It was just a song about a leaf, but at a certain time, I’m told, like seemingly anything in Haiti, it could get you killed. “Fèy” was that kind of hit-slash-occupational hazard for RAM, the Parliament Funkadelic-sized cast of Haitian dancers and folkloric musicians who performed it. The track itself sounds more sedative than seditious: Lead singer Lunise Morse’s phantom voice floats upwards and away from the falling leaf of which she sings—that leaf, a translucent metaphor for the fallen president for whom she mourns. Drums pitter at the speed of goat hooves while guitars pendulum from high chimes to low, drifting into an intoxicating and unreal hypnogogia like the pleasant part of a Robitussin dream. Woozy.
It’s hard to fathom how dancing to a mix so delicate could draw a death sentence, but this was mizik rasin—roots music, or “vodou rock,” if you will. And that was 1992, the year paramilitary death squads hunted down supporters of deposed President Jean-Bertrand Aristide. The island’s vulnerable people hid for survival behind the walls of nunneries or the hulls of Miami-bound boats, or, failing all that, behind cryptic song titles. Like RAM’s “Na’n Pa Wè Yo.” “The People We Don’t See.” Or Boukman Eksperyans’ “Ke’m Pa Sote.” “I am Not Afraid.”
Two decades and a 7.0 since RAM’s namesake bandleader Richard A. Morse risked his neck to thumb his bass and nose at the Haitian power structure, the 54-year-old finds himself crusading for another outsider president: His cousin. “Sweet Micky” Michel Martelly is an ex-carnival singer with exactly no political experience, which immediately renders him a top contender for the presidency in this country where politics drops a quick stench on any hopeful that wades into it. At the time of writing, Sweet Micky leads the vote count to become the songwriter-in-chief of the most catastrophically failed state in the Western hemisphere. For Morse, that win could lead to the start of his career in the civil service, and the end of his band.
The opposition might describe it as the end of the world.
“We’ll do a couple gigs, then we’ll sit down and decide on the future, as to whether it’s better to be in a band, or to try and run the country,” Morse says. “People need music, but do I have other talents I need to be exploring?
“I don’t know, getting things done. I haven’t had a job since I was a kid.”
Even by Caribbean standards, Morse is taking an odd path to the presidential palace. His biography begins, not in the islands, but in a lost New York of punk era dives like CBGBs or Max’s Kansas City. The boarding school-reared son of an American academic and a Haitian singer, Morse left Princeton with an Anthropology degree to join the Groceries, a new wave set that hit its heyday gigging alongside the Thompson Twins. Five years into that escapade, Morse tumbled out of the band. Then—perhaps because cynicism towards elected leaders didn’t run deep enough among the CBGBs set— he decamped to Haiti.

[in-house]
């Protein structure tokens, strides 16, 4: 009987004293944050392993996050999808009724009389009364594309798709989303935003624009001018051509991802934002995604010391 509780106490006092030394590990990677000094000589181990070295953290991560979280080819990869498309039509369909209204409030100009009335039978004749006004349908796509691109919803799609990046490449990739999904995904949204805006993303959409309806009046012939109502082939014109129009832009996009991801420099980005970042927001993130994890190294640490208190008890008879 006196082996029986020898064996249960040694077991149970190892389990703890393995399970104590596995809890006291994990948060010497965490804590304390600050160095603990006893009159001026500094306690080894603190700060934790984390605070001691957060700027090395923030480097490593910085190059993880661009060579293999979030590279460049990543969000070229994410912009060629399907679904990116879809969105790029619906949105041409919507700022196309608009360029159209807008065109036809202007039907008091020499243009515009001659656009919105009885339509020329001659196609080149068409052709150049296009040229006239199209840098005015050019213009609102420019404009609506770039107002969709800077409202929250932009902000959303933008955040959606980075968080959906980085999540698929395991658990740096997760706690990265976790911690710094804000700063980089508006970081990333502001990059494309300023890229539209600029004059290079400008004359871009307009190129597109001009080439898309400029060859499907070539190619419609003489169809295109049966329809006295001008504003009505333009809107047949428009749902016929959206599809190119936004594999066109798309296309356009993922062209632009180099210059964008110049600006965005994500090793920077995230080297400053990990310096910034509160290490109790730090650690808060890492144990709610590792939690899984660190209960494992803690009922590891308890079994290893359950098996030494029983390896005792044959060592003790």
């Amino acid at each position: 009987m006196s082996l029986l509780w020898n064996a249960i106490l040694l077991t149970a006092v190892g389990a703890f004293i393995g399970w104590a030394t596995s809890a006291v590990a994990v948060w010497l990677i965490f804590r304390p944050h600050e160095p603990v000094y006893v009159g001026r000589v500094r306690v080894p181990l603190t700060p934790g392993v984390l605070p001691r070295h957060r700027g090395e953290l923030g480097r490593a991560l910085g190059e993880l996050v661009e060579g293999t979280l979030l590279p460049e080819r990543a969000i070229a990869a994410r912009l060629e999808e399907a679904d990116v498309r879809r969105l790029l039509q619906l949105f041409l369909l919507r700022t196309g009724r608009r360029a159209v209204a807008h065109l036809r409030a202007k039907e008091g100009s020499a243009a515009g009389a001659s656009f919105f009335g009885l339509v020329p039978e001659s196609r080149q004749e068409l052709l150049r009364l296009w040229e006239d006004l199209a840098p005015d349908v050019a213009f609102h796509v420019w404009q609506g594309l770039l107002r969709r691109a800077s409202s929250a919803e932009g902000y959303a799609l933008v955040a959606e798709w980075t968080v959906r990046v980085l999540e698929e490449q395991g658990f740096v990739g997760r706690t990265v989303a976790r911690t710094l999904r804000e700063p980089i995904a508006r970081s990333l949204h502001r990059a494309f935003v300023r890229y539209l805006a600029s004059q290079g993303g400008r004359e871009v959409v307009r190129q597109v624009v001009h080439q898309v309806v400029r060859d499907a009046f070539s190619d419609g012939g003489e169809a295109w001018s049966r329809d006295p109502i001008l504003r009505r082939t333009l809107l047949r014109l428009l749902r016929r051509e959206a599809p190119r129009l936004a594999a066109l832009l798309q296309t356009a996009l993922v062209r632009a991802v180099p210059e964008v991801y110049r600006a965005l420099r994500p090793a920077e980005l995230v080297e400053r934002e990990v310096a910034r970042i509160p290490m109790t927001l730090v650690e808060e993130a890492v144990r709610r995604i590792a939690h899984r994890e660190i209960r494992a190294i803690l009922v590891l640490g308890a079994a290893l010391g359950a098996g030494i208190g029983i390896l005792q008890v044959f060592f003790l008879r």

The hotel he bought in Port-au-Prince was supposed to be a sanctuary from the country’s turbulent politics: a live music nightclub where aid workers and tonton macoute gunmen could shindig alongside one another in what was once Jacqueline Kennedy Onassis’ resort of choice. But, like everything on that half of Hispaniola, the hotel became ensnared in violent, Haitian politics, even if Morse’s U.S. citizenship made him a tougher target for the paramilitary goons that brought the nation to its knees in the ’90s.
In 1994, Morse was temporarily kidnapped by government troops for singing “Fèy” at a concert loaded with enough armed soldiers to reconquer Grenada. The incident inspired a gun check at the door. The weaponry—grenades, rockets, pistols, rifles—overfilled footlockers. A decade later, three of his bandmates were abducted for singing a song called “Justice.” The irony must have been lost on the perpetrators.
“I never wanted to get involved in all that, I just wanted to be in a band,” Morse says. “But sometimes, being in a band is just not enough. The earthquake showed us that you have to get involved.”
When we talk, days before the vote, the bandleader sounds already more enthused about his cousin’s campaign tour than his band’s US tour. After giving up on the West Africa tour he always envisioned, and after the band plays Central Park, they’re going to “have some conversations.”
“There’s things to think about,” he says. “I’ve been in this band for 20 years. Sometimes, I’m out on the road with my cousin and we’re campaigning and I’m looking at the kids, the old folks, the lack of infrastructure, the misery, and I’m wondering if I’m taking care of my responsibilities to the best of my abilities.”
For better, worse, or something in between, an island of two million homeless is votes away from discovering what the best of those abilities can do.